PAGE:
A Scott County judge has sided with the city of Davenport in a lawsuit challenging the reinstatement of a former fire chief who has accused the city of firing her over a workplace harassment complaint.
Former Fire Chief Lynn Washburn spent nearly six years at the helm of the department until she was abruptly fired last year by City Administrator Corri Spiegel. As she contested the firing, Washburn brought her case to Davenport’s civil service commission, a panel that reviews public employee complaints.
The commission ordered that Washburn be re-instated as a district chief with the department, a decision the city challenged in Scott County Court.
In his ruling, Scott County District Court Judge Stuart Werling said the commission “lacked jurisdiction to hear her appeal and was without authority” in its action. He also said the arguments presented on Washburn’s behalf regarding civil service “may be well-founded,” but would rely on the Iowa Legislature to change state law.
Mike Carroll, the ex-chief’s attorney, said they plan to file an appeal, saying that outcome was likely “no matter which side won at this level.”
“We’re disappointed of course, but she’s unbowed,” Carroll said of Washburn. He added that the former chief plans to file an additional complaint against the city alleging employment discrimination.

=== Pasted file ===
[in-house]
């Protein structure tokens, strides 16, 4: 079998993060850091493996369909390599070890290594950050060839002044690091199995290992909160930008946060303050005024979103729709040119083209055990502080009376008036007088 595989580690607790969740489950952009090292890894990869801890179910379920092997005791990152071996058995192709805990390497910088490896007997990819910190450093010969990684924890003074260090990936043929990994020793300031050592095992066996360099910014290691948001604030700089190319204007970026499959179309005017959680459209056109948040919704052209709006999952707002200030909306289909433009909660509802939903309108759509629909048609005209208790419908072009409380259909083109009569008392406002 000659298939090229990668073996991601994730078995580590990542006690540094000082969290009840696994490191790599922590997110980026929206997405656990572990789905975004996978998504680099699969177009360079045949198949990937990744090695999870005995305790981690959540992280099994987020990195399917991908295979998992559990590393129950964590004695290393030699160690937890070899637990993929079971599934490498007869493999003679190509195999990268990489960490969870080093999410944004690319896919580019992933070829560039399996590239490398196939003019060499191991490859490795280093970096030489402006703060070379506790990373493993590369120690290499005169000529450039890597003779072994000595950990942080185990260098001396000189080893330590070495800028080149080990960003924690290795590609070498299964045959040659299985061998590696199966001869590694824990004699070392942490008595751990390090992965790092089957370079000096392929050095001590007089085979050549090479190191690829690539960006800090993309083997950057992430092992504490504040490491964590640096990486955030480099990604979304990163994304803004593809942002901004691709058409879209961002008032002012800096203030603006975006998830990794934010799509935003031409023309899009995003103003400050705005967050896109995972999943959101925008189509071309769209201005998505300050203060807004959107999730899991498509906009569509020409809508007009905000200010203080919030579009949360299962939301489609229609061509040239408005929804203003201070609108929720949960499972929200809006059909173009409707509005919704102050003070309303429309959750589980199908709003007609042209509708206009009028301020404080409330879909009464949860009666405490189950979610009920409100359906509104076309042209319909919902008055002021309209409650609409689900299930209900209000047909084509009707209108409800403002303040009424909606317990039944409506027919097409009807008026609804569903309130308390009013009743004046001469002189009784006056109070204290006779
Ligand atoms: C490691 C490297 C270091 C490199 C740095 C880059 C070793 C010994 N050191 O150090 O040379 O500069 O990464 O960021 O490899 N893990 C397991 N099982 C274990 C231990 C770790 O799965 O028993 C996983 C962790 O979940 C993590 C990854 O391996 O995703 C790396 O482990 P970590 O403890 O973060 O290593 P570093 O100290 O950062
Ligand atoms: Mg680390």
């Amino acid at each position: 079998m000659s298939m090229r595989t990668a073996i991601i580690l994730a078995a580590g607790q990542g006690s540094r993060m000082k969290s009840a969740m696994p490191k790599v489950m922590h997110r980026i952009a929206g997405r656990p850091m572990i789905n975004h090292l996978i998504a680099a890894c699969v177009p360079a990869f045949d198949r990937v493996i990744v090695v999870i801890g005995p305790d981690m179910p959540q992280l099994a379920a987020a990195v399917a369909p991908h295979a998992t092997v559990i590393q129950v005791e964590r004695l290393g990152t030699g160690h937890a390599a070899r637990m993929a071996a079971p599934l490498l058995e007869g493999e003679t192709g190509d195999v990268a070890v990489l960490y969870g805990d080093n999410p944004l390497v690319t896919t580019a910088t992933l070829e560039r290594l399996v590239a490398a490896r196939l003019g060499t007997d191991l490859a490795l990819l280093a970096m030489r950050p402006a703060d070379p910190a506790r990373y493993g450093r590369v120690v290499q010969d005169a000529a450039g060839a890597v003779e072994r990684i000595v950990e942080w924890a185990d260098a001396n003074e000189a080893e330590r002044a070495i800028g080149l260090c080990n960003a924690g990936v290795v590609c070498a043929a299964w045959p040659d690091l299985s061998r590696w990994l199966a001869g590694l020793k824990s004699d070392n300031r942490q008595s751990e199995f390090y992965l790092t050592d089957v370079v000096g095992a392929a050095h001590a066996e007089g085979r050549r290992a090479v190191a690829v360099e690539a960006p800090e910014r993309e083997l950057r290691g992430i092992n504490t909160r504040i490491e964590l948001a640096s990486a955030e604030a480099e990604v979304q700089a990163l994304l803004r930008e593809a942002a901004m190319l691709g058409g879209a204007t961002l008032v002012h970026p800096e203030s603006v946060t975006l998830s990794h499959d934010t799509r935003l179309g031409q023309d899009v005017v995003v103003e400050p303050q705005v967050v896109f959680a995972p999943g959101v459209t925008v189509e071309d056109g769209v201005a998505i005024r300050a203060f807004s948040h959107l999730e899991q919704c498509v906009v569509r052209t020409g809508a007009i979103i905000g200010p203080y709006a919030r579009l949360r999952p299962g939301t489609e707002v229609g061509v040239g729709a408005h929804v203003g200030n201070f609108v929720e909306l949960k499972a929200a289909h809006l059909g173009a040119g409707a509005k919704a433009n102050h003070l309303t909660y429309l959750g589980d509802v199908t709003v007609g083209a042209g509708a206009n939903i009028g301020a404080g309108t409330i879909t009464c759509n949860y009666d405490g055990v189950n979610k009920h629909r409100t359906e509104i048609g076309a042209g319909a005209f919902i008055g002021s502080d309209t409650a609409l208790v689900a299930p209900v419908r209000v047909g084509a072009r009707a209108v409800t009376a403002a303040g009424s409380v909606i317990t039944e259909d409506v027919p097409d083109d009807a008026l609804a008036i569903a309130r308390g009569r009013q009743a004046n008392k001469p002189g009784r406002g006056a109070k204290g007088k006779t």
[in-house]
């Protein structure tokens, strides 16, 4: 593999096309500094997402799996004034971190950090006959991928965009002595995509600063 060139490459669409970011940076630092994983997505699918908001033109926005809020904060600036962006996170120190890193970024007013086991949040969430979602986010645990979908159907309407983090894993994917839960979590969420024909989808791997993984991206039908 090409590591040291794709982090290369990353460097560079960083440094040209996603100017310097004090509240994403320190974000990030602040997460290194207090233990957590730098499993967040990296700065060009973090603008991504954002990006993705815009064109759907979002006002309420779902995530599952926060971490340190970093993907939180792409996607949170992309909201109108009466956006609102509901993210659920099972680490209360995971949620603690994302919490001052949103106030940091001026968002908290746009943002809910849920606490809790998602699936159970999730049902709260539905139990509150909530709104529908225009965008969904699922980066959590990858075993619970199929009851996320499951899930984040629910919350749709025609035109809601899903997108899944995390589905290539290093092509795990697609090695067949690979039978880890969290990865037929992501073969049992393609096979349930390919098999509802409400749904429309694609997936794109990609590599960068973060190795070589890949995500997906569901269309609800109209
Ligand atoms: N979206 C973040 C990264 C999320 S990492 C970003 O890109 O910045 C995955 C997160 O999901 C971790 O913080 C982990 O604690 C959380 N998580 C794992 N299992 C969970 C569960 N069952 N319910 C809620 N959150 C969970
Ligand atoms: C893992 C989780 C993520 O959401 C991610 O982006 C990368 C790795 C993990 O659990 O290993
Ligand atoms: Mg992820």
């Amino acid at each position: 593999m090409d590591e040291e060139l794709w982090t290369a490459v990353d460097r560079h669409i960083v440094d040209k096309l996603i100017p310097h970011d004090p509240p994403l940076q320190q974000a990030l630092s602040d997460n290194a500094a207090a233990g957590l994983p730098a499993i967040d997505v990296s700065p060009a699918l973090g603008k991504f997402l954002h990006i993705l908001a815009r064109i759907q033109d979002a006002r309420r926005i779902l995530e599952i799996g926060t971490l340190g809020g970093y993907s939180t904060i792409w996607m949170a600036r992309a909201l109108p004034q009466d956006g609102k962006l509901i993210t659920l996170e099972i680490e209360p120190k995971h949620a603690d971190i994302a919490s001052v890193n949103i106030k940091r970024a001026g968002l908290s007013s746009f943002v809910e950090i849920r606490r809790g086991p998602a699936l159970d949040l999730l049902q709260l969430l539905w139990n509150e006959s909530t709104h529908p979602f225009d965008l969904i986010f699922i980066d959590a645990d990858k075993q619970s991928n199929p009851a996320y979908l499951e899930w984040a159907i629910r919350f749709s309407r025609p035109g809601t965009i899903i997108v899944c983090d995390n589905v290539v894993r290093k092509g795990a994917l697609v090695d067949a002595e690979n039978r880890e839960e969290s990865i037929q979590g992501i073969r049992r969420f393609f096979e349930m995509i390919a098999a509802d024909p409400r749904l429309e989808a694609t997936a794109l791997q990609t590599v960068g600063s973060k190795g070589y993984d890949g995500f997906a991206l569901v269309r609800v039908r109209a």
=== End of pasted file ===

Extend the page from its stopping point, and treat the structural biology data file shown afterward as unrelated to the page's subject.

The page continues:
In court, arguments have largely revolved around conflicting interpretations of an Iowa law about how civil service status works.
Under state law, police officers and firefighters hired by municipalities follow a specific process of promotion hiring, which is overseen by a local civil service commission. For fire chiefs, the law says they should be returned to a position corresponding to the civil service status they held before being taking the top job.
At issue is whether Washburn is entitled to go through the appeals process outlined for civil service employees.
For her part, Washburn has argued that her 30 years with the Rockford, Illinois, fire department should give her civil service status in Davenport. On the other hand, lawyers hired by the city say the state law applies only to those who are promoted from within the department’s ranks.
Over the yearlong dispute, two narratives have emerged to explain why Washburn was fired in the first place.
City officials say Washburn’s tenure was “plagued by her bad decisions and poor judgment,” saying she overspent on office furnishings, took too much time away from work, caused issues with the employee union and disobeyed orders from her boss. She was fired after she failed to show up for a hearing with Speigel about her job, according to the account from officials.
Meanwhile, Washburn alleges city officials attempted to force her resignation and later retaliated against her for complaining about workplace harassment. She also says she was bullied and discriminated against based on her age and sex, a claims that have yet to be tested in court.
In 2017, Washburn also filed a sexual harassment complaint against the city over a package she received at her work desk that contained what she described as “pornographic items.” The city has said there was never any evidence found to support her conclusion that the anonymously-mailed package came from a fellow city employee.
Separately, Washburn was named in July as one of two finalists for a fire chief job in Ames, Iowa, a position for which she was not selected. Her lawyer has said Washburn continues to look for work to offset her loss of employment with the city.